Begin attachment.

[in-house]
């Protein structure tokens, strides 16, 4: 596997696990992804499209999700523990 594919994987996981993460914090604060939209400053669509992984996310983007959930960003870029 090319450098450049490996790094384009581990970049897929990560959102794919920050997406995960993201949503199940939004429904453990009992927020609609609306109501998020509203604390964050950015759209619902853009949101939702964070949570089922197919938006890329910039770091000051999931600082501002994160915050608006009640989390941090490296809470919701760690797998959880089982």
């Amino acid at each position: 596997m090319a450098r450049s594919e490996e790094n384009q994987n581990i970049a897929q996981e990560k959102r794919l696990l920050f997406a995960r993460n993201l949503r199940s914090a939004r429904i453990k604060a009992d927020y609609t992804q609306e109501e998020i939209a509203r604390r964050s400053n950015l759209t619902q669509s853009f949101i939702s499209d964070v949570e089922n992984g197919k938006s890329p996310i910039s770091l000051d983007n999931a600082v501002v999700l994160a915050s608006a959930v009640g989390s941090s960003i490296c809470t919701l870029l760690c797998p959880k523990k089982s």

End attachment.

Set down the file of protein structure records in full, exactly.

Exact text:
[in-house]
């Protein structure tokens, strides 16, 4: 596997696990992804499209999700523990 594919994987996981993460914090604060939209400053669509992984996310983007959930960003870029 090319450098450049490996790094384009581990970049897929990560959102794919920050997406995960993201949503199940939004429904453990009992927020609609609306109501998020509203604390964050950015759209619902853009949101939702964070949570089922197919938006890329910039770091000051999931600082501002994160915050608006009640989390941090490296809470919701760690797998959880089982």
């Amino acid at each position: 596997m090319a450098r450049s594919e490996e790094n384009q994987n581990i970049a897929q996981e990560k959102r794919l696990l920050f997406a995960r993460n993201l949503r199940s914090a939004r429904i453990k604060a009992d927020y609609t992804q609306e109501e998020i939209a509203r604390r964050s400053n950015l759209t619902q669509s853009f949101i939702s499209d964070v949570e089922n992984g197919k938006s890329p996310i910039s770091l000051d983007n999931a600082v501002v999700l994160a915050s608006a959930v009640g989390s941090s960003i490296c809470t919701l870029l760690c797998p959880k523990k089982s």